Table 1 Differences in clinical manifestation, laboratory test, and autoimmune antibody between patients with SSc + AGN and SRC

The presence of acute renal injury and hypertension is usually suggestive of SRC; however, the rare overlap between AAV and SSc is often ignored by rheumatologists. Several features of AAV that differ from SRC may aid in the differential diagnosis of AAV from SRC [14, 15]. The patient described here had AAV-like clinical features, including a 4-year history of dcSSc, proteinuria, anti-SCL-70 antibody positivity, and no signs of ILD or thrombotic microangiopathy. An early kidney biopsy test was necessary to confirm this patient’s disease. Initially, high-dose glucocorticoids were not used in this case owing to a concern of triggering SRC. After the kidney biopsy confirmed the presence of cellular crescents, the patient was treated with high-dose glucocorticoids, cyclophosphamide, and plasma exchange, and he achieved significant symptom improvement. Although hemodialysis needed to be continued, the general condition of the patient was improved, with a decreased level of peak creatinine, normal blood pressure, reduced levels of inflammatory indicators, and reduced anti-MPO antibody titers. Unlike the case described in a previous report by Uri and his colleagues [13], AAV occurred here in a patient who had not taken penicillamine, suggesting that SSc patients who are not receiving penicillamine treatment may be at a higher risk of developing vasculitis. Moreover, our patient was treated with methylprednisolone for a short time, and his creatinine level was decreased in February before he was transferred to our hospital. Nevertheless, the pathological changes remained unknown in the absence of a renal biopsy, and the patient was not given adequate medication. His kidney function was not recovered to normal range, even with high-dose glucocorticoid plus cyclophosphamide therapy. Lastly, the patient had not had a follow-up visit in the previous 4 years after his diagnosis of SSc. Therefore, the examination of changes in routine test results on blood, urine, and liver function is important to improve the prognosis of patients diagnosed with SSc.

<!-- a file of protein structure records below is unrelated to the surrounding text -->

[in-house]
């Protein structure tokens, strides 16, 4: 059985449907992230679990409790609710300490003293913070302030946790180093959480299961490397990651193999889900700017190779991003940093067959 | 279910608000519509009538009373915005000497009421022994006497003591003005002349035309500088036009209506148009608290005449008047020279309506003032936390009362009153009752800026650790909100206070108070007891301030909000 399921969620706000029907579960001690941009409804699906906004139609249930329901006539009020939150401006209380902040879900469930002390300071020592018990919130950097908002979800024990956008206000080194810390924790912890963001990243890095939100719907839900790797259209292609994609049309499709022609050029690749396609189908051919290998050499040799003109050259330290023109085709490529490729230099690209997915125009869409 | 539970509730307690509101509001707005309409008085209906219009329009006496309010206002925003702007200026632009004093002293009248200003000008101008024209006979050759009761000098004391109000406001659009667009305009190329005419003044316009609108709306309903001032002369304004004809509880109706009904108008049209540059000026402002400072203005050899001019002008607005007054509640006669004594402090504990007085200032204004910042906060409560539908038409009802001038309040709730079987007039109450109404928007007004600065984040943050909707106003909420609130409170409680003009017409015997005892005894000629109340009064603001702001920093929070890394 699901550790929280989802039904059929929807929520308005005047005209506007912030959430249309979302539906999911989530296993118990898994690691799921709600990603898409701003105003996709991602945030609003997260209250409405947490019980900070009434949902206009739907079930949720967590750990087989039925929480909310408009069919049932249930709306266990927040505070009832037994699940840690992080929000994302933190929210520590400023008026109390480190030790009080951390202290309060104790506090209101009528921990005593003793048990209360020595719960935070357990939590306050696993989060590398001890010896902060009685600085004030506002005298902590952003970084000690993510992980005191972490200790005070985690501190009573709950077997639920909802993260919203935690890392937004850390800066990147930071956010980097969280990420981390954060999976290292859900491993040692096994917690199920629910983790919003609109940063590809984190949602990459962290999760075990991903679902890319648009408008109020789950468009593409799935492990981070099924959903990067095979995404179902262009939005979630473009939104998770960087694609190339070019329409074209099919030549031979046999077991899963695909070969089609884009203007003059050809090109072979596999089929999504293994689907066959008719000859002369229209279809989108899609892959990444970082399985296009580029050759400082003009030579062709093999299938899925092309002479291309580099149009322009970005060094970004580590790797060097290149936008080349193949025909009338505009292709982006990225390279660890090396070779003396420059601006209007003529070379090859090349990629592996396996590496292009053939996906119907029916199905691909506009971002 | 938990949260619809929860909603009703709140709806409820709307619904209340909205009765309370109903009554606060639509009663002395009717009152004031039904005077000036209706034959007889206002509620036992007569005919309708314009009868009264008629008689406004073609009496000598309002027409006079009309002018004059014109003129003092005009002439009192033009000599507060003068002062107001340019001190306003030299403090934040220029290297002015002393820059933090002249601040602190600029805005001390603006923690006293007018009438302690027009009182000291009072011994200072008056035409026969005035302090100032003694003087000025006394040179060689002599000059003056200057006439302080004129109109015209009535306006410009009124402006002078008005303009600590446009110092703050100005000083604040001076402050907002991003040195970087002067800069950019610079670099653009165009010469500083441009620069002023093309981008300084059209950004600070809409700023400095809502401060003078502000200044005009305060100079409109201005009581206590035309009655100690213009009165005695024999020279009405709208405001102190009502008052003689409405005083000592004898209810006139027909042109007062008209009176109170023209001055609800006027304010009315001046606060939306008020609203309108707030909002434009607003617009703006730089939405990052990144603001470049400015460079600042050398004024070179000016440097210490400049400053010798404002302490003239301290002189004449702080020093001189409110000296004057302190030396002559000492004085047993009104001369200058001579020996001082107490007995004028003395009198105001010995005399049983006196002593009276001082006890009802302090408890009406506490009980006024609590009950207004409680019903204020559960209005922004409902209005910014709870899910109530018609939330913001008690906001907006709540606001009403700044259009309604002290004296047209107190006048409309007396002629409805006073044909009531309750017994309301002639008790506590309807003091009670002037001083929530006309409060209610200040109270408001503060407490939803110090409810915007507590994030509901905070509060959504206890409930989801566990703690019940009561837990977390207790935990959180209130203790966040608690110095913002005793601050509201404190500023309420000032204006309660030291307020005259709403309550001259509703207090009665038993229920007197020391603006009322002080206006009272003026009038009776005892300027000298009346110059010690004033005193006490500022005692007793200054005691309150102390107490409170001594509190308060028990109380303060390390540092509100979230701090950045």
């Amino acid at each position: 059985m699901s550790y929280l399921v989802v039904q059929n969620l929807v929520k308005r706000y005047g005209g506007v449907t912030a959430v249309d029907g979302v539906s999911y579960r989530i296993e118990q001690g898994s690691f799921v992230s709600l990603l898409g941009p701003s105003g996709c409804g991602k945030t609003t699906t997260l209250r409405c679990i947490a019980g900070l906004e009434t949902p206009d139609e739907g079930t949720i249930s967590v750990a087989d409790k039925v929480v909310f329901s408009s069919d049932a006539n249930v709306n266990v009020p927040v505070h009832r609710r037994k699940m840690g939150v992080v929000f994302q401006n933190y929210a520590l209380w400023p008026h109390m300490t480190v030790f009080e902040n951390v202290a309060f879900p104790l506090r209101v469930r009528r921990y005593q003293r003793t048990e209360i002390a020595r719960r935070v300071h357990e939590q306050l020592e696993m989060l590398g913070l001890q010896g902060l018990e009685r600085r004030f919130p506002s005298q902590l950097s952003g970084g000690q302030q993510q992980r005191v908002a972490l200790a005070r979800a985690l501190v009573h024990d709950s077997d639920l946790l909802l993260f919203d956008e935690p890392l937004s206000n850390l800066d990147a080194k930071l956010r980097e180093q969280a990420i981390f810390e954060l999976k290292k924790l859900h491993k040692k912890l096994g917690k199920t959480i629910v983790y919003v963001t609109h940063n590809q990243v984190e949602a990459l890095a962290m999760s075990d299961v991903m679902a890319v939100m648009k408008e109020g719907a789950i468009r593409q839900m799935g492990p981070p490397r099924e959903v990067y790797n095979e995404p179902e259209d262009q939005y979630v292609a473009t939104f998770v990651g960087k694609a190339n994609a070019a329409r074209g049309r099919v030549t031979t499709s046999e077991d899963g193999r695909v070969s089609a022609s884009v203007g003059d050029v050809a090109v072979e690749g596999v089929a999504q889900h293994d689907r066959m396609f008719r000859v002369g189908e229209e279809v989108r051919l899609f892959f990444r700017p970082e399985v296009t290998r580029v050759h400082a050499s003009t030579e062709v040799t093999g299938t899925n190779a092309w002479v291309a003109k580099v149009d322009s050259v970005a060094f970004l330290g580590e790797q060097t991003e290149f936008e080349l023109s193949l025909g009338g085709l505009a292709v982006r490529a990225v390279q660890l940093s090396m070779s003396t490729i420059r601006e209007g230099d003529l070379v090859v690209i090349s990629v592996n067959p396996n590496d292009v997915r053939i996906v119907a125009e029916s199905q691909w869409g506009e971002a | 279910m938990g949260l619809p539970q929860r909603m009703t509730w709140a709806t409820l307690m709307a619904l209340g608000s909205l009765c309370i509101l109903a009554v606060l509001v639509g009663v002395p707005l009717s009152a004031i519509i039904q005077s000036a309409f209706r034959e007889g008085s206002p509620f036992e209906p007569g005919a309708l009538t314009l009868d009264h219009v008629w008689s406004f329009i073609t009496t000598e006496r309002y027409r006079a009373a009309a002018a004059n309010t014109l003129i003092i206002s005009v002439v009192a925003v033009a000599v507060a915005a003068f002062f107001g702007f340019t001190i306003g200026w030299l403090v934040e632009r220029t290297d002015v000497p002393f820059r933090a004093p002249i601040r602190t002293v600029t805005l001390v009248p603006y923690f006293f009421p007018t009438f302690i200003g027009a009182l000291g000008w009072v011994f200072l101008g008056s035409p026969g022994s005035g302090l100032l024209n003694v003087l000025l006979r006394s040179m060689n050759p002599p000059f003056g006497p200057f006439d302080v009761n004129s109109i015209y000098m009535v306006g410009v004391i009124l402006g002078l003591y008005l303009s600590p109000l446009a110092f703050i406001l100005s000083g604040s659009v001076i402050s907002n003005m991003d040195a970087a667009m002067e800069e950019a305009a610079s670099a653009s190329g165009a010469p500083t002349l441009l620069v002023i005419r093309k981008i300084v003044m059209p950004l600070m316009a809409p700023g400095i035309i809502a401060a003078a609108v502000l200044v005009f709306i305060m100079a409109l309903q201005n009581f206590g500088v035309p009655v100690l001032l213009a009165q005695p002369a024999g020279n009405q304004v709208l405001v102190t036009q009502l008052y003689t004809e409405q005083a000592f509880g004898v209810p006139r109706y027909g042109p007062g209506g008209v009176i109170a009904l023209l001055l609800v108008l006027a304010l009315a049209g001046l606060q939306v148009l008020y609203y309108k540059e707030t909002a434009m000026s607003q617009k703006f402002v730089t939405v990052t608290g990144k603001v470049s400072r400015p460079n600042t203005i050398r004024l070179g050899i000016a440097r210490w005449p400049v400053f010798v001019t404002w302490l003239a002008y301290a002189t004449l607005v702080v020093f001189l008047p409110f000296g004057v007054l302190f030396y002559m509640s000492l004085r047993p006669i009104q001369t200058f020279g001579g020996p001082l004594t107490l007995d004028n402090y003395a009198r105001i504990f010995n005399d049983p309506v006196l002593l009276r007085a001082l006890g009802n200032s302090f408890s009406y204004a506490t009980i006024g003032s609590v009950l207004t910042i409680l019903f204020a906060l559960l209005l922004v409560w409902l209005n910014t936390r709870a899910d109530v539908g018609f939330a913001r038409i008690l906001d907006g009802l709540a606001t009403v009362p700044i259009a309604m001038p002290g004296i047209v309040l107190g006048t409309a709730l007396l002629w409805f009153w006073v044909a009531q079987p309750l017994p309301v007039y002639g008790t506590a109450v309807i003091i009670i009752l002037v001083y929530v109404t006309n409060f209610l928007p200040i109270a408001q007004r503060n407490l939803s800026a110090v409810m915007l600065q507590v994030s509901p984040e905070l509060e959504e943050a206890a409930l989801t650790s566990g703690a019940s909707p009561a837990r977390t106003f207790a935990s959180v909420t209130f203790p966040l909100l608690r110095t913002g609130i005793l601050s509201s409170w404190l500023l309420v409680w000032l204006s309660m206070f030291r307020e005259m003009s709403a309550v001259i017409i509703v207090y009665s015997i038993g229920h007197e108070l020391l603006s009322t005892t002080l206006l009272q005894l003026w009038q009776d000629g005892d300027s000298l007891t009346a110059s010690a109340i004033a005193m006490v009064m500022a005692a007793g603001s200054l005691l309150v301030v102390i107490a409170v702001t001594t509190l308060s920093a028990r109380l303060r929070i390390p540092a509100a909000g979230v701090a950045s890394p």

In conclusion, although AAV overlapping with SSc is rare, it does occur and is associated with considerable morbidity and mortality. Therefore, recognizing AAV in the setting of worsening renal function in SSs is critical for providing adequate treatment. Several clinical features can suggest a diagnosis of AAV rather than SRC, but a renal biopsy is required for accurate diagnosis.

Availability of data and materials

The datasets generated and/or analyzed during the current study are available from the corresponding author on reasonable request.

References

  1. 1.

    Shanmugam VK, Steen VD. Renal disease in scleroderma: an update on evaluation, risk stratification, pathogenesis and management. Curr Opin Rheumatol. 2012;24:669–76.

    CAS  Article  Google Scholar 

  2. 2.

    Galluccio F, Muller-Ladner U, Furst DE, et al. Points to consider in renal involvement in systemic sclerosis. Rheumatology (Oxford). 2017;56:v49–52.

    CAS  Article  Google Scholar 

  3. 3.

    Woodworth TG, Suliman YA, Li W, et al. Scleroderma renal crisis and renal involvement in systemic sclerosis. Nat Rev Nephrol. 2016;12:678–91.

    CAS  Article  Google Scholar 

  4. 4.

    Nakazawa D, Masuda S, Tomaru U, et al. Pathogenesis and therapeutic interventions for anca-associated vasculitis. Nat Rev Rheumatol. 2019;15:91–101.

    CAS  Article  Google Scholar 

  5. 5.

    Goceroglu A, Berden AE, Fiocco M, et al. Anca-associated glomerulonephritis: risk factors for renal relapse. PLoS ONE. 2016;11:e165402.

    Article  Google Scholar 

  6. 6.

    Berti A, Cornec D, Crowson CS, et al. The epidemiology of antineutrophil cytoplasmic autoantibody-associated vasculitis in olmsted county, minnesota: a twenty-year us population-based study. Arthritis Rheumatol. 2017;69:2338–50.

    CAS  Article  Google Scholar 

  7. 7.

    Caramaschi P, Biasi D, Tonolli E, et al. Antineutrophil cytoplasmic antibodies in scleroderma patients: first report of a case with anti-proteinase 3 antibodies and review of the literature. Joint Bone Spine. 2002;69:177–80.

    Article  Google Scholar 

  8. 8.

    Rosato E, Gigante A, Barbano B, et al. Prognostic factors of renal involvement in systemic sclerosis. Kidney Blood Press Res. 2018;43:682–9.

    CAS  Article  Google Scholar 

  9. 9.

    Martin-Nares E, Zuniga-Tamayo D, Hinojosa-Azaola A. Prevalence of overlap of antineutrophil cytoplasmic antibody associated vasculitis with systemic autoimmune diseases: an unrecognized example of poliautoimmunity. Clin Rheumatol. 2019;38:97–106.

    Article  Google Scholar 

  10. 10.